Faithful Politics

Being faithful with our politics, not political with our faith.

The Failure of Excommunication

This past week HBO aired Alexandra Pelosi’s latest documentary, The Trials of Ted Haggard. As this saga is once again brought to the public eye, Believers are forced to find a way to reconcile the actions of Haggard and his church with the principles that we espouse. No where, that I have seen, has someone been able to articulate as well thought out response as Mark Galli has done in his article Holy Laughter for Christianity Today (I highly recommend this piece; not only because it is thought-provoking and well-reasoned, but because he accurately describes what it is about this story that we all should recognize: the fact that we are all fallen creatures).

The tragedy of Ted Haggard does not revolve around his inability to practice what he preached, nor does it center on his sexual sin. Rather, the deepest heartbreak in this incident is the fact that his own church was not able to demonstrate the Gospel to a world that was looking on. Rather than embracing Haggard and showing him the grace that we all have found in Christ, he and his family were shipped out of town and told never to return.

His church’s response is absurd, yet, at the same time it is to be expected. We should not be shocked that they would want to sweep their “problem” under the rug and forget about it as soon as possible, because that is precisely the reaction that we all have with our own sin. Life is messy, and when one’s biggest failures are made known its messiness is all the more evident. We need to learn to embrace the work that Christ does through our mess, and in so doing, give the world a clearer glimpse of God’s attributes amidst our fallenness. We should all pray for Ted Haggard and his family, but let us also pray for the Body as a whole. That through this incident we will all learn how to better address the sin in us as individuals, and as a corporate body.

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  1. I missed this interview but caught a blurb about a future documentary on Haggard on CNN. Have you heard anything on that?

  2. I have not heard about that, I know he was supposed to do an interview with Larry King Live, but that is all I know of. What is your take on the whole situation?

  3. Kolburt, I’m on the same page as you. I think his church should have shown him grace. I don’t condone what he did. It was a sin and a no-no in ministry. I think any church of any denomination would have asked him to step down, at least for a temporary period of time, and perhaps give him a time to reflect and repent before reinstating him after a number of years. But they also should have demonstrated the gospel in a more merciful way than what they did. The way they handled it was as if they completely disowned him. It must have been heart-breaking for the congregation as well as for Haggard himself. I really feel for him.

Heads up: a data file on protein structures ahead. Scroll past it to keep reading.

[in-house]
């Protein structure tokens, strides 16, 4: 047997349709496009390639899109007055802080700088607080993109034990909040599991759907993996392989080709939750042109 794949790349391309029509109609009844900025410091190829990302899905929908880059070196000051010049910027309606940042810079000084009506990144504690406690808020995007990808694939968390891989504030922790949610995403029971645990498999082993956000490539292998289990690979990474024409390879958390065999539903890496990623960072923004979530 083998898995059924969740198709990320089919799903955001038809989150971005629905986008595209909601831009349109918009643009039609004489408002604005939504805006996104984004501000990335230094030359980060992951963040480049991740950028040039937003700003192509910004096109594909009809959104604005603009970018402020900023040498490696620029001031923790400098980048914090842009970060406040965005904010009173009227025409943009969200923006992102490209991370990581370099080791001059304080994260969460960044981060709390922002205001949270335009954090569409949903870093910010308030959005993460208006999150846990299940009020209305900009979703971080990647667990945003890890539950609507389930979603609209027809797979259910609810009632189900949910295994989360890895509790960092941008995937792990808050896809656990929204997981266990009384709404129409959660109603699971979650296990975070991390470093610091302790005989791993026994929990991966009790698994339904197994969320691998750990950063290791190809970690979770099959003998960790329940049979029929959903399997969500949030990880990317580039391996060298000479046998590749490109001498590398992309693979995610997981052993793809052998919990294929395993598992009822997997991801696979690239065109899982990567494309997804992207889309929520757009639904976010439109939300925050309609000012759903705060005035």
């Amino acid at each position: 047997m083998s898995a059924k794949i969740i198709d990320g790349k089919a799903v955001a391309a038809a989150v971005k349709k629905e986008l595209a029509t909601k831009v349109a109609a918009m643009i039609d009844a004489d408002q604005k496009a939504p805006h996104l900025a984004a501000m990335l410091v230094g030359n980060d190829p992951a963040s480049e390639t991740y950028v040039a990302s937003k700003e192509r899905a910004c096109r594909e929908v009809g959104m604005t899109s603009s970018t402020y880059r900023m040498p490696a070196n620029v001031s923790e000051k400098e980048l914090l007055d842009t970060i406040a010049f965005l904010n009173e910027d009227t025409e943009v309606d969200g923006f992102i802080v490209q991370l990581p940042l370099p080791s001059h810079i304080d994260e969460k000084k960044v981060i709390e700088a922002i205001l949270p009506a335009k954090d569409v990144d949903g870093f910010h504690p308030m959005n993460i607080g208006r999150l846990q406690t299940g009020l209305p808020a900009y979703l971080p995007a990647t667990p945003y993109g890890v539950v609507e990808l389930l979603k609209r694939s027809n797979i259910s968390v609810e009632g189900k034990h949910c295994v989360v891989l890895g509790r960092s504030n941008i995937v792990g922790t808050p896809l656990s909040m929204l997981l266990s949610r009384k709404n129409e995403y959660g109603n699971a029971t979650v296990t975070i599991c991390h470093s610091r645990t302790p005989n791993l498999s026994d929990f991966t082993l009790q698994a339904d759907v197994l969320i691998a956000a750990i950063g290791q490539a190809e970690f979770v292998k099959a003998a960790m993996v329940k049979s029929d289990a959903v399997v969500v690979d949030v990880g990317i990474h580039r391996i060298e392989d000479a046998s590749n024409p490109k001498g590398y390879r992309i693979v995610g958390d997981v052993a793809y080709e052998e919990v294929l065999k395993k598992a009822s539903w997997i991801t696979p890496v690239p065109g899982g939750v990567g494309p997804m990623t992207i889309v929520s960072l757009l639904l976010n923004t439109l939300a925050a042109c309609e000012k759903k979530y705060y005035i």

4. Great blog.

    So, i don’t know Haggard apart from this controversy, so I’ve only gotten the sound bites of his preaching after the fact.

    But, wouldn’t this kind of excommunication be inline with the kind of attitude he had toward homosexuals? It seems he, amongst other conservative evangelicals was pretty outspoken on issues like homosexuality. Am I reading him wrong?

    Was the church just practicing what he preached?

    I’m not saying it should have been done that way, I think your right on Kolburt about what a Christ-like grace could and should look like. I just wonder if the church seems to be so terrible at showing that sort of grace to those outside it’s doors why would it be any more grace-like to those within?

  5. Ariah,
    It can be hard to get an accurate portrayal of Haggard’s preaching, especially now that it has become so politicized. In actuality, however, he would preach against homosexuality as a sin (as all Bible believing pastors should), but he did not do so in a condemnatory manner. In general he did a pretty good job of balancing grace and truth, his church’s failure to maintain the same balance is a reflection of deeper issues within the church, not necessarily a result of his teaching on the subject.

  6. Kolburt, thanks for the thoughts on Haggard. I’ll take your word for it. It is sad to see the church be such a poor example of Christ-like love when in the public eye.

    I couldn’t let this sneak past…
    you said “as all Bible believing pastors should” regarding preaching against homosexuality. Is your opinion that those who do not preach against homosexuality as sin are not Bible Believing?
    Do you think it’s possible to have a biblical interpretation of homosexuality that doesn’t see it as sin?

  7. Ariah,
    In short: no. There are many theologians and pastors who attempt to tap dance around the homosexuality issue and come up with alternatives to describe it besides the nasty “s” word, but if we are going to be faithful to the biblical text, we have no other option than to consider it a sin. Therefore, if a pastor chooses to ignore this issue, or worse yet, find a way to say it is acceptable, he can no longer claim to have Scripture as his authority, any more so than if he were to ignore poverty or another issue the Bible is clear on. If we believe the Bible to be the inspired Word of God, we must teach all of its counsel, even the parts we don’t like.

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